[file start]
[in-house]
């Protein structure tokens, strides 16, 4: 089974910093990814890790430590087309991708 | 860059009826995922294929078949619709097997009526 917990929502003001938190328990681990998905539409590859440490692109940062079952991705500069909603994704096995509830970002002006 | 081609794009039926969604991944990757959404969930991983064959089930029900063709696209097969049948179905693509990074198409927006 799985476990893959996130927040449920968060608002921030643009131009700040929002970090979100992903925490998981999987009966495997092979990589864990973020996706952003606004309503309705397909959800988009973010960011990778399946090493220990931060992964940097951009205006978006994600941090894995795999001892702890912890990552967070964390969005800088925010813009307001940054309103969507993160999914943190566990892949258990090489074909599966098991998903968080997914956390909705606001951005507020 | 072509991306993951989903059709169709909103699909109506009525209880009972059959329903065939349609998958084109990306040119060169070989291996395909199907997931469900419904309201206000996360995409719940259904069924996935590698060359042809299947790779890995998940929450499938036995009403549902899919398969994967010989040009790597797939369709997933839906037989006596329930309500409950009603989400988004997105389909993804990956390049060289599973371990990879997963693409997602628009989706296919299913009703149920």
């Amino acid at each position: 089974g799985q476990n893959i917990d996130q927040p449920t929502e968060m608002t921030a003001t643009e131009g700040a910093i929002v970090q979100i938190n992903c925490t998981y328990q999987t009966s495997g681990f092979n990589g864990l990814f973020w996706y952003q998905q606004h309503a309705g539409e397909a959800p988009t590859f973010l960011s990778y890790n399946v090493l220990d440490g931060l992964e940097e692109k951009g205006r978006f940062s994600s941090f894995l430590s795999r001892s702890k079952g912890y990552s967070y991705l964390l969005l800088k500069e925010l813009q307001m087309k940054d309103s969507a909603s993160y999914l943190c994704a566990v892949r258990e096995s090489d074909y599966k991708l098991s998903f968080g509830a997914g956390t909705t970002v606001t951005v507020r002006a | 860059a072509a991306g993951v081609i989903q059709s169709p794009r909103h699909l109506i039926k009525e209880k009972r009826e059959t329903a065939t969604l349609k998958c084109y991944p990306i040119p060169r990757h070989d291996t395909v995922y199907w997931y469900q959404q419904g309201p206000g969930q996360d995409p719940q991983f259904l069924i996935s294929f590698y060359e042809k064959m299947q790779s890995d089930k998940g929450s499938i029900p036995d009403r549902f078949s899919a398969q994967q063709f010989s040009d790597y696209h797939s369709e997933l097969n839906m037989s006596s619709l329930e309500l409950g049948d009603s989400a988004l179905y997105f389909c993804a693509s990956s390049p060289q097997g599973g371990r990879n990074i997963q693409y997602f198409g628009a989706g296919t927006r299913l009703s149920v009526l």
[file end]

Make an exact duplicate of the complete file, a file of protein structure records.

[in-house]
């Protein structure tokens, strides 16, 4: 089974910093990814890790430590087309991708 | 860059009826995922294929078949619709097997009526 917990929502003001938190328990681990998905539409590859440490692109940062079952991705500069909603994704096995509830970002002006 | 081609794009039926969604991944990757959404969930991983064959089930029900063709696209097969049948179905693509990074198409927006 799985476990893959996130927040449920968060608002921030643009131009700040929002970090979100992903925490998981999987009966495997092979990589864990973020996706952003606004309503309705397909959800988009973010960011990778399946090493220990931060992964940097951009205006978006994600941090894995795999001892702890912890990552967070964390969005800088925010813009307001940054309103969507993160999914943190566990892949258990090489074909599966098991998903968080997914956390909705606001951005507020 | 072509991306993951989903059709169709909103699909109506009525209880009972059959329903065939349609998958084109990306040119060169070989291996395909199907997931469900419904309201206000996360995409719940259904069924996935590698060359042809299947790779890995998940929450499938036995009403549902899919398969994967010989040009790597797939369709997933839906037989006596329930309500409950009603989400988004997105389909993804990956390049060289599973371990990879997963693409997602628009989706296919299913009703149920």
């Amino acid at each position: 089974g799985q476990n893959i917990d996130q927040p449920t929502e968060m608002t921030a003001t643009e131009g700040a910093i929002v970090q979100i938190n992903c925490t998981y328990q999987t009966s495997g681990f092979n990589g864990l990814f973020w996706y952003q998905q606004h309503a309705g539409e397909a959800p988009t590859f973010l960011s990778y890790n399946v090493l220990d440490g931060l992964e940097e692109k951009g205006r978006f940062s994600s941090f894995l430590s795999r001892s702890k079952g912890y990552s967070y991705l964390l969005l800088k500069e925010l813009q307001m087309k940054d309103s969507a909603s993160y999914l943190c994704a566990v892949r258990e096995s090489d074909y599966k991708l098991s998903f968080g509830a997914g956390t909705t970002v606001t951005v507020r002006a | 860059a072509a991306g993951v081609i989903q059709s169709p794009r909103h699909l109506i039926k009525e209880k009972r009826e059959t329903a065939t969604l349609k998958c084109y991944p990306i040119p060169r990757h070989d291996t395909v995922y199907w997931y469900q959404q419904g309201p206000g969930q996360d995409p719940q991983f259904l069924i996935s294929f590698y060359e042809k064959m299947q790779s890995d089930k998940g929450s499938i029900p036995d009403r549902f078949s899919a398969q994967q063709f010989s040009d790597y696209h797939s369709e997933l097969n839906m037989s006596s619709l329930e309500l409950g049948d009603s989400a988004l179905y997105f389909c993804a693509s990956s390049p060289q097997g599973g371990r990879n990074i997963q693409y997602f198409g628009a989706g296919t927006r299913l009703s149920v009526l």